Students Share What Makes a Good Internship Program


Students want to know how well they are doing through agency evaluations conversations. This Feedback is valuable to the professional growth of the student.

It's time to hear from the students—the young professionals in the field of parks and recreation—who will be searching for internships with agencies in the state of Illinois. This article shares what students expect of an Internship program and their concerns about such programs.

Agencies that offer internships and those considering starting an internship program might be concerned with the quality of the individual they are hiring. When looking at the issue from the student's perspective, quality is also an issue. Students have concerns about the quality of the program in which they will be engaging.

During the summer of 1999, informal surveys were collected from more than 20 students who were currently completing their internships for park and recreation agencies in the state of Illinois. The survey asked students to list the qualities a good internship program, describe some expectations or concerns they had previous to me program, and opinions regarding why an intern would benefit an agency.

Qualities of a Successful Program

According to interns who worked in agencies during the summer of 1999, these are the five key elements of a successful internship program:

• Cooperation

• Inclusion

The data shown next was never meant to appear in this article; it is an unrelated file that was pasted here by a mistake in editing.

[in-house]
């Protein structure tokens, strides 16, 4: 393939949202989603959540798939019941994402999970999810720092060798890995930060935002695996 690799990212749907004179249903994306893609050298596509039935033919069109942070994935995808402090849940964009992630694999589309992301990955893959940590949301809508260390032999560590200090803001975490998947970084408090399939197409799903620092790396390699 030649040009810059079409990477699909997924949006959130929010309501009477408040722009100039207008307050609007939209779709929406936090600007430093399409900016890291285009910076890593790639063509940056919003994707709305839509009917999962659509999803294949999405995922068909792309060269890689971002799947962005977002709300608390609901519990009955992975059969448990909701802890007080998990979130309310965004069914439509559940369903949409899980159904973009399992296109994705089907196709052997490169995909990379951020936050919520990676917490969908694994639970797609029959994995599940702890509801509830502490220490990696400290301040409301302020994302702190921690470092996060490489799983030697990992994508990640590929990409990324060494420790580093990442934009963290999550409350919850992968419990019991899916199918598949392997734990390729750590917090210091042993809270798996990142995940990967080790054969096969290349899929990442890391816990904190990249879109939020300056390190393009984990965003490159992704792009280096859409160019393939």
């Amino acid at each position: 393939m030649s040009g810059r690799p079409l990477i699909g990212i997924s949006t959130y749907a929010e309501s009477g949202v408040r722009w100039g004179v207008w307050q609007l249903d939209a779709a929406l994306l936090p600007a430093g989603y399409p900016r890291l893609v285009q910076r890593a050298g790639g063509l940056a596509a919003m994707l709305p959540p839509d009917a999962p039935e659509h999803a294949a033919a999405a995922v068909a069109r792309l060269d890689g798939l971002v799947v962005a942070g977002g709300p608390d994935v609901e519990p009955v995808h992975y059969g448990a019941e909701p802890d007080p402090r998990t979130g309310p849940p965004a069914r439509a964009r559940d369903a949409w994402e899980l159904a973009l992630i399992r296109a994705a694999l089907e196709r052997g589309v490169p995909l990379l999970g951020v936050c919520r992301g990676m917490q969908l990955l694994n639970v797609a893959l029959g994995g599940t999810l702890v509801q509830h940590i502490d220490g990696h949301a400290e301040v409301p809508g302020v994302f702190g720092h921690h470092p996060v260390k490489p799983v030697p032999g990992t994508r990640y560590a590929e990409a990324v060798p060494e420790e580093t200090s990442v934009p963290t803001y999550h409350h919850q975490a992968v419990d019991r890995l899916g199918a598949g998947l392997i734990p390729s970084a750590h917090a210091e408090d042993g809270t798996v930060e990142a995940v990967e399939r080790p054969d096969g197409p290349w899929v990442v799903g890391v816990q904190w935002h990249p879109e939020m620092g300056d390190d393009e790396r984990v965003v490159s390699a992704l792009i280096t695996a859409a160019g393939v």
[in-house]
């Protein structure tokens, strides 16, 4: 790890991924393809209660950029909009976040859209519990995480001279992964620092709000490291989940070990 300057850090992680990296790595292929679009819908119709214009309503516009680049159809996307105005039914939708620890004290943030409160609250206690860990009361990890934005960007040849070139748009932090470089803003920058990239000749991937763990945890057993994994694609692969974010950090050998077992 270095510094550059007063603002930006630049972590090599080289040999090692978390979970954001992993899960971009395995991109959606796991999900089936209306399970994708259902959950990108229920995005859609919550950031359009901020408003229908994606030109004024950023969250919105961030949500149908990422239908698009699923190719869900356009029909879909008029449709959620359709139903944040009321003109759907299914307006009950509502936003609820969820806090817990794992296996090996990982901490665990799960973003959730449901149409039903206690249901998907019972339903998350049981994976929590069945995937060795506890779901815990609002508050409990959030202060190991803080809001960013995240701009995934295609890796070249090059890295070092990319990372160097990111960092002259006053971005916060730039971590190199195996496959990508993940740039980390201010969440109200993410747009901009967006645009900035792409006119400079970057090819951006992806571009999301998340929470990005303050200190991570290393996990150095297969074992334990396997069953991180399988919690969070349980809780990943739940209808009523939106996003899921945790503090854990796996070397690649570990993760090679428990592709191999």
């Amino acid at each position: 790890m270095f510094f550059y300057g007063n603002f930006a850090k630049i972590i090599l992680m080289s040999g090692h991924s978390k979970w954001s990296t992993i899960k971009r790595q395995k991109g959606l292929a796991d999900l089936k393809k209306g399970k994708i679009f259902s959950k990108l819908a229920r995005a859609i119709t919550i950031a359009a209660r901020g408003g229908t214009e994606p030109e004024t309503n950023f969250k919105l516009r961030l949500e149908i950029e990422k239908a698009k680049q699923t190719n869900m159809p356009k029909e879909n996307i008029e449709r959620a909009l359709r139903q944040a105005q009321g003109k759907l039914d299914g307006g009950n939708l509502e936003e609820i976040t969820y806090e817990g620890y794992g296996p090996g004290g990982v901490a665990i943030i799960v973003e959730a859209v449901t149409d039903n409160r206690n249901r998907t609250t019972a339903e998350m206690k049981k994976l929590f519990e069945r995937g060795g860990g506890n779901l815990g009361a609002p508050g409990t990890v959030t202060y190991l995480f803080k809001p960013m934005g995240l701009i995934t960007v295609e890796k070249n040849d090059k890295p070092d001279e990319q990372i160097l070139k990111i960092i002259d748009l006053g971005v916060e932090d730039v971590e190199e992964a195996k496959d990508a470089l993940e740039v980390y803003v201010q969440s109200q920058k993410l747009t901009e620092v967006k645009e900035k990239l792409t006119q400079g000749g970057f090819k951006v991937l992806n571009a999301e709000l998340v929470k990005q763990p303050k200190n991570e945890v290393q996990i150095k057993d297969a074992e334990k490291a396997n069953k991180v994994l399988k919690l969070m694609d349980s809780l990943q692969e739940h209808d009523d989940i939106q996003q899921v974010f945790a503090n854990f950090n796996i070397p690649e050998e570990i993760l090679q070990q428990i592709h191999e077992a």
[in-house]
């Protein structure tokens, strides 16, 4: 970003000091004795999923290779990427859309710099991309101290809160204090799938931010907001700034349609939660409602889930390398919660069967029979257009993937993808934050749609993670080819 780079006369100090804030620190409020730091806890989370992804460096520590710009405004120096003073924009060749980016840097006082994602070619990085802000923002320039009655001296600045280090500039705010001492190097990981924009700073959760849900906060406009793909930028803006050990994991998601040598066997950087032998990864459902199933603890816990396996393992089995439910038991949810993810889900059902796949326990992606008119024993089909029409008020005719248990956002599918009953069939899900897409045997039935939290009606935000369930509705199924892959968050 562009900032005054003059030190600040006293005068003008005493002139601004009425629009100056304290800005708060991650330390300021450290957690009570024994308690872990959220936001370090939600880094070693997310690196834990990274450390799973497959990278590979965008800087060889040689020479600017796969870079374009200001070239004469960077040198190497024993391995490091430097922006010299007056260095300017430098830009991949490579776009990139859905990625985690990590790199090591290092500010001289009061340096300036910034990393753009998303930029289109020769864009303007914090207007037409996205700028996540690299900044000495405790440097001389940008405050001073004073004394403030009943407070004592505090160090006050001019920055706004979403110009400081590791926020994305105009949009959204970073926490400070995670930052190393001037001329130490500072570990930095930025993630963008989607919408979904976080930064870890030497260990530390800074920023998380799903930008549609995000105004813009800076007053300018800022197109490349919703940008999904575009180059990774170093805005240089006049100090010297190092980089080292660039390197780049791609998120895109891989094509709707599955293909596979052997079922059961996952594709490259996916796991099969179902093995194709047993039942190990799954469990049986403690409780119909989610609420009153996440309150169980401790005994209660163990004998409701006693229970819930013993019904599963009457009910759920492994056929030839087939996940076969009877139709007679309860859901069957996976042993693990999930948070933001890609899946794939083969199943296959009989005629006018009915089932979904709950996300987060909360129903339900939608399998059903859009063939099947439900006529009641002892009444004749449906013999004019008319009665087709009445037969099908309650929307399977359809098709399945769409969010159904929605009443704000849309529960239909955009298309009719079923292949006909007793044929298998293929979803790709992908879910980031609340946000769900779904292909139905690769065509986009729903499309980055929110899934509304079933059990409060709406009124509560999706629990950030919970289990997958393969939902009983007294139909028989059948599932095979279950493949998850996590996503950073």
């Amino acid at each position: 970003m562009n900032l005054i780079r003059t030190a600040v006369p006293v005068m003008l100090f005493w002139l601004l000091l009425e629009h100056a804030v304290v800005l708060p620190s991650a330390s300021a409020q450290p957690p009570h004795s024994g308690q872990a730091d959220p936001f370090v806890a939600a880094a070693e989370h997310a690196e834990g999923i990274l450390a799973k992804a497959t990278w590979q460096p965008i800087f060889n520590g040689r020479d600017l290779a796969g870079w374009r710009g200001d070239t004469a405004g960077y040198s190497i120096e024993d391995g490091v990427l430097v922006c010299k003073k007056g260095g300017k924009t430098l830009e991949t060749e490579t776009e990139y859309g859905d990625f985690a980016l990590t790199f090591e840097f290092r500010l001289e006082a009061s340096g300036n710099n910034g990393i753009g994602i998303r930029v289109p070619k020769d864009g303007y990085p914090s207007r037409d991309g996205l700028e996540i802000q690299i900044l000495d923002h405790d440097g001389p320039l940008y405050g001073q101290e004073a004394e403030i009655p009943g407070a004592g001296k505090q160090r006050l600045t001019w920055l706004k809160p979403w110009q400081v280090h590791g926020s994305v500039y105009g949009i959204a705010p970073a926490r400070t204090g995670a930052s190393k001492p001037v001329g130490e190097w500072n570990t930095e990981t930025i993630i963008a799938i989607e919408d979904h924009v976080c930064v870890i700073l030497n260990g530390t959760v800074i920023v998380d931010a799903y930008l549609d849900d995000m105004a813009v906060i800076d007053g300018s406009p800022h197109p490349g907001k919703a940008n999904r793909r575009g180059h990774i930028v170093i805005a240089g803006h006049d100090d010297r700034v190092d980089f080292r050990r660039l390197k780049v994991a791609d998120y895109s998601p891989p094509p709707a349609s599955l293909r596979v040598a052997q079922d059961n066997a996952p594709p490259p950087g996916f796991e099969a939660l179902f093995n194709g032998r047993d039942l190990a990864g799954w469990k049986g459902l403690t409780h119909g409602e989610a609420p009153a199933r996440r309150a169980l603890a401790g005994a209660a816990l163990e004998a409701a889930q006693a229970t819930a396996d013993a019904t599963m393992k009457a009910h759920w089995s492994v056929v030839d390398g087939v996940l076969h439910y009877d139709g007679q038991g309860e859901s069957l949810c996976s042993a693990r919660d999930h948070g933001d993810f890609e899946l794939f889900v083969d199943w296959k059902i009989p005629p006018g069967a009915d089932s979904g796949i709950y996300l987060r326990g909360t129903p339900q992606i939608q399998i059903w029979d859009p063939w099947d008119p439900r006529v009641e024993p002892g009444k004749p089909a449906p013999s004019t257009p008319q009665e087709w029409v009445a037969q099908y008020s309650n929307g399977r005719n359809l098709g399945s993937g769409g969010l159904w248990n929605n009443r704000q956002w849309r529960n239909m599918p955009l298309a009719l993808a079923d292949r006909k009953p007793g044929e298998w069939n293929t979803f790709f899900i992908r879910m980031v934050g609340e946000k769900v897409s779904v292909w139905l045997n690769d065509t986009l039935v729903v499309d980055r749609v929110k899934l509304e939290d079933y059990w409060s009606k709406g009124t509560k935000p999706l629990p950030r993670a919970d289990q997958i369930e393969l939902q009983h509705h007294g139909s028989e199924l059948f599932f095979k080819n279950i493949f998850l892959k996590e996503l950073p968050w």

• Education

• A sense of openness

• Proper guidance from a mentor

Prior to the internship, the agency will want to cooperate with the student in designing the goals and schedule that will be effective for both the agency and the intern. The agency will want to consider the experiences that most closely relate to the student's area of interest and any extra "bonus" experiences they can provide for die student. A bonus for one student was attending meetings with decision-makers from state agencies and reinforcing writing skills through a journalism-related project.


One student's survey mentioned that their internship organization let them attend meetings of substantial importance to the agency. The student felt they were respected enough to be included in this meeting, which led to feelings of acceptance.

General enthusiasm toward attending agency events, programs and meetings was conveyed by a majority of the student interns. Inclusion in such meetings and company news will not only give die student a sense of acceptance, but they will also become more aware of the background of the agency and how it functions. They will be useful to participants, die community, and future employees by being confident of their knowledge.

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Coming directly from the classroom into the internship experience can benefit the agency by giving the most current applications being taught by professors. The practical experience gained in an internship will stimulate the learning mind-set with new knowledge from a practitioner's point of view.

A Sense of Openness

Open lines of communication play a key role in the efficiency and the effectiveness of an internship program. Students want to know how well they are doing through agency evaluations conversations. This feedback is valuable to the professional growth of the student. It can serve as explanation of the areas they are doing well and the areas in which they need to improve. The more open their supervisor is, the more likely the student will be willing to express their concerns or ask questions before the engaging a new challenge.